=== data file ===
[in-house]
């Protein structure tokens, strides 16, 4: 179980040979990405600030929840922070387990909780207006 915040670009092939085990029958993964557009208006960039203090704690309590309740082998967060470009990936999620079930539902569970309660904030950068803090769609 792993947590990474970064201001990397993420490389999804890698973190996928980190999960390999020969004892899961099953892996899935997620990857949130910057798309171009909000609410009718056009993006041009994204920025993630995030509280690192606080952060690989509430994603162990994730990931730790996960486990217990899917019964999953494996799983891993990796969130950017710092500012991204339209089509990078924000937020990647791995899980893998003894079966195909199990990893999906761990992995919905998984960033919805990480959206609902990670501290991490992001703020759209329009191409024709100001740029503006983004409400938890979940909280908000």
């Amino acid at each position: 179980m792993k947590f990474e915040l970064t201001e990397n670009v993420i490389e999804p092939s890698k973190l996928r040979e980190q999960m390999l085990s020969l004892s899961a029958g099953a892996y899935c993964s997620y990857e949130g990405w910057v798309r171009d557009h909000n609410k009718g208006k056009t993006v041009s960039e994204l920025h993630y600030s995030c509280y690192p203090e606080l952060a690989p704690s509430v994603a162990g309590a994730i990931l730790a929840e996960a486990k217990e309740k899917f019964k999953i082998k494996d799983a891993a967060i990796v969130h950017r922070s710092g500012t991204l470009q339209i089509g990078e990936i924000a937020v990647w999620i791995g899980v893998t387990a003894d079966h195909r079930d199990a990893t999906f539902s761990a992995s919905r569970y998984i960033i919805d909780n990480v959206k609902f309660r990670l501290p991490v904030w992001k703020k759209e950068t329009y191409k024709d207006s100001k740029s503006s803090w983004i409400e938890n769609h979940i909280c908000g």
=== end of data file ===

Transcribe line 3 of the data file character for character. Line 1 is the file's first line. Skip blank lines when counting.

């Amino acid at each position: 179980m792993k947590f990474e915040l970064t201001e990397n670009v993420i490389e999804p092939s890698k973190l996928r040979e980190q999960m390999l085990s020969l004892s899961a029958g099953a892996y899935c993964s997620y990857e949130g990405w910057v798309r171009d557009h909000n609410k009718g208006k056009t993006v041009s960039e994204l920025h993630y600030s995030c509280y690192p203090e606080l952060a690989p704690s509430v994603a162990g309590a994730i990931l730790a929840e996960a486990k217990e309740k899917f019964k999953i082998k494996d799983a891993a967060i990796v969130h950017r922070s710092g500012t991204l470009q339209i089509g990078e990936i924000a937020v990647w999620i791995g899980v893998t387990a003894d079966h195909r079930d199990a990893t999906f539902s761990a992995s919905r569970y998984i960033i919805d909780n990480v959206k609902f309660r990670l501290p991490v904030w992001k703020k759209e950068t329009y191409k024709d207006s100001k740029s503006s803090w983004i409400e938890n769609h979940i909280c908000g």